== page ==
board members here include George Younger and Angus Grossart, the latter
being a recent ex-STV board member. The Grampian buy-out was put together
by Noble Grossart Merchant Bank and the Royal Bank of Scotland , both run
by Grossart. Shea is an independent advisor to Grossart's wing of Arthur
Anderson, the second largest Insurance Broker in the World. Shea is also
the head of "political and government affairs" at Hanson plc. In between
finding time to eat, sleep and go to the lavatory he is on the boards of
Strathclyde University, the National Gallery, Edinburgh University and
Gordonstouns. He joined Caledonia in '93. Shea should not be on the board
of an "Independent" Commission; there should be an independent commission
watching Shea. The notion of characters like this being paid to lord it
over us, deciding what we see or do not see is repulsive and as stupid
as the belief that they are in any way "watchdogs" for the public good.
Even a scant look at their activities offers convincing evidence that they
do not give a toss for the public and consider themselves above and aristocratically
superior. But it is these people who control who gets the license to broadcast.
Despite all the smirking lies masquerading as legality of the White Paper,
the ITC are actively encouraging monopoly.
In 1990 when the ITC were set up,
15,000 people were employed in ITV. As the companies in the network rushed
to 'rationalise' in the run up to the franchise auction two years later,
the number fell to about 10,500. In 1996 according to the ITC's own figures,
the number fell to just over 8,200. The familiar pattern of mergers being
justified on the basis of cost-saving and resource-pooling will be of little
consolation to those skilled workers who were faced with the choice of
either becoming "freelance" (a euphemism for unemployed-but-waiting-in-the-wings)
or giving up altogether. The casualisation of the work-force has seen an
explosion in the activities of "independent" production companies--the "stars"
of the media all have their own and corner the market. With over 1,000
"indies" competing for work largely based in London, those freelancing
are forced to follow in the hope of picking up some scraps. An "anonymous
senior industry source", quoted by Jamie Doward in his Observer article
of September 28th '97 said: "One strength of the old system was its commitment
to regional programming. But the industry is in danger of moving away from
that." This observation contrasts with Gus MacDonald's patriotic optimism
of '93 when, in the STV annual report for '92, he made much of STV's "Scottishness"
claiming it as a major asset which would help ensure future success. His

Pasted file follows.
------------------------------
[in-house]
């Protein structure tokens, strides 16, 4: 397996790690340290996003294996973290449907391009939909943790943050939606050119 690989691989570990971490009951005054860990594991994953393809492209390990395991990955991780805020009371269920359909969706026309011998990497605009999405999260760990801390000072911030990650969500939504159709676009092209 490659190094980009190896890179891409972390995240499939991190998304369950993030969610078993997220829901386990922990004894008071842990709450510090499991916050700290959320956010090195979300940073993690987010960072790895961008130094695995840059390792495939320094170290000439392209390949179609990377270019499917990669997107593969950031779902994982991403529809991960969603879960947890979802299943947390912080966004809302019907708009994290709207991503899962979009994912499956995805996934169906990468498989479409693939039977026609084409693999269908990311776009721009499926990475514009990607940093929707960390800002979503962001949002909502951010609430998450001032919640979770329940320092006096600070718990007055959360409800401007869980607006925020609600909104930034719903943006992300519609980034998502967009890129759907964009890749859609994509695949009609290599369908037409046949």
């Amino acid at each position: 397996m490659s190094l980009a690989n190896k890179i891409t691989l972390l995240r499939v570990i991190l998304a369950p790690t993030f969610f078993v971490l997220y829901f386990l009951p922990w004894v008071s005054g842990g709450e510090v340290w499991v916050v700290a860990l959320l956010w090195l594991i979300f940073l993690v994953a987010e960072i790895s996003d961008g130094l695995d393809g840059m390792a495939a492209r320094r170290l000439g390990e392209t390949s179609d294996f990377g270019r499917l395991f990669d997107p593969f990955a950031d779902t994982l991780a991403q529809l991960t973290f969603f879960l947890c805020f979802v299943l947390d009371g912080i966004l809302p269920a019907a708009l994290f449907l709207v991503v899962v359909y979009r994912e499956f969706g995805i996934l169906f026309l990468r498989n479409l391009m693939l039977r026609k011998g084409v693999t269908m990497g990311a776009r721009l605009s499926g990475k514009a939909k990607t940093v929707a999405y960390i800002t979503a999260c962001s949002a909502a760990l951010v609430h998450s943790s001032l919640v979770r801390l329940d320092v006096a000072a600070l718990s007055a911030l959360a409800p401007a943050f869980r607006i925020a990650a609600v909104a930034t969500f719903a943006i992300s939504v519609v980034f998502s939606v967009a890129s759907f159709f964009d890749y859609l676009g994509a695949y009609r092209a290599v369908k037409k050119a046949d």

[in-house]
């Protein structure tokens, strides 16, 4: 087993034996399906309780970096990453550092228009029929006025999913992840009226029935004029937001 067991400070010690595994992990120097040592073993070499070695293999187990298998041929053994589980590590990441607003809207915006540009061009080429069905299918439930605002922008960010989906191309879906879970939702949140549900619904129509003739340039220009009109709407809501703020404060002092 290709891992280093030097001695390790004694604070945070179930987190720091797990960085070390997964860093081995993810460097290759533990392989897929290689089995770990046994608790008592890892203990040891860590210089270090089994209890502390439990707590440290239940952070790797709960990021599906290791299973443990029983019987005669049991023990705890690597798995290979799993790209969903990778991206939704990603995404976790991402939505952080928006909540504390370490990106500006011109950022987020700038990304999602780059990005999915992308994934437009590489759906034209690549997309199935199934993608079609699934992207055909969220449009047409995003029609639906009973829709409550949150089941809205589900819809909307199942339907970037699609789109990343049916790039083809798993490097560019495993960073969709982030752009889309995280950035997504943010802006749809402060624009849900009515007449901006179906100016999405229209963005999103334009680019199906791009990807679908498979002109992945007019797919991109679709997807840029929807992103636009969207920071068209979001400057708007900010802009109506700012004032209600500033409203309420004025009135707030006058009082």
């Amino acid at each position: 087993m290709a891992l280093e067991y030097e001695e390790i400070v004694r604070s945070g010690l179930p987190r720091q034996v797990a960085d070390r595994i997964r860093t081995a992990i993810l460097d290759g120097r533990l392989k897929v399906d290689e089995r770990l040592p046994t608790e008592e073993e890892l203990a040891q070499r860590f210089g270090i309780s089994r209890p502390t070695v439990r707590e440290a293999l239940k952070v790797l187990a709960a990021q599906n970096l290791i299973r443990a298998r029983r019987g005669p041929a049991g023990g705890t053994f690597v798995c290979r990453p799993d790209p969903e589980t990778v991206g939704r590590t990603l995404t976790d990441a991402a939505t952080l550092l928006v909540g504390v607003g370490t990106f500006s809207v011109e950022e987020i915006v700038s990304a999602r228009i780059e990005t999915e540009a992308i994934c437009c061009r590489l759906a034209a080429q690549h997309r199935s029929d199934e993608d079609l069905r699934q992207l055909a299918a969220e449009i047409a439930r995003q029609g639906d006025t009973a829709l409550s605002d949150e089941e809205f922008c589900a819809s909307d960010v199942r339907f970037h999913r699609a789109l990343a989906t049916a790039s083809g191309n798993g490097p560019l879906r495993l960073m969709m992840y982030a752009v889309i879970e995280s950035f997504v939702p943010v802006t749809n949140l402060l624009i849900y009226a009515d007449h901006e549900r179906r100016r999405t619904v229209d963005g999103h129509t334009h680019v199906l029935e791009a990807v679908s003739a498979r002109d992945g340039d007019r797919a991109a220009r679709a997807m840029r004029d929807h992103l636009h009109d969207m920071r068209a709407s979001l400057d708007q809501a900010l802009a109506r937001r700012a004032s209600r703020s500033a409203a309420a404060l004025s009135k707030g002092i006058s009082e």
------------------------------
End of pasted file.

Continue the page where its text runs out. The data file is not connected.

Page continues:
robust confidence in Scotland's indigenous talent seems curious given that
in the following years he and the rest of the board have reduced the number
and wages of employees. In the accounts they seem to have doubled their
employees but this is only because of all the mergers.
In 1996 the ITV network had an income
of £2.2 billion, none of which came from license fees. It was generated
by advertising. Where do the advertisers get the money? From us, via the
products we buy. Hence, the actual cost per person for the right to have
advertisers in the livingroom becomes a matter of guesswork. An average
family shopping trolley will be full of products, all of which carry a
built-in cost to recover the promotion of the product. Banks Building Societies
and the big companies who simply have to tell us how nice they are, all
pass those advertising costs on to us. In effect we are all paying the
network to sell us what we have already bought. The more we buy it, the
more successful it becomes, the greater the need (and cost) for us to confirm
that we do indeed buy it. In other words, pay over the odds for it now,
pay again later.
The (digital) Revolution will
not be televised
In a country which has rejected
right-wing parliamentary politics so completely, it is essential to remember
that the non-parliamentary right are entrenched to such an extent that
they will always elude democratic attempts at change. They are simultaneously
a coherent and incoherent force in that they are both destructive or allied
to one another at any given time. The alliances in the media, even on this
scant evidence, reveal a complicity with big business with SMG branching
out to own privatised utilities. We must always remember that our local
independent Television Station provides us with an education, an outlook.
Consider the words of another Scotsman who worked his way up to the top
to become an award winning mogul:
"...Andrew Carnegie wrote eleven
essays called The Gospel of Wealth. In it he said that capitalism--free
enterprise--was stone cold dead in the United States. It had been killed
off by its own success. That men like himself, Mr. Morgan, and Mr. Rockefeller
now owned everything, they owned the government. Competition was impossible
unless they allowed it... Carnegie said that this was a very dangerous
situation, because eventually young people will become aware of this and
form clandestine organisations to work against it...Carnegie proposed that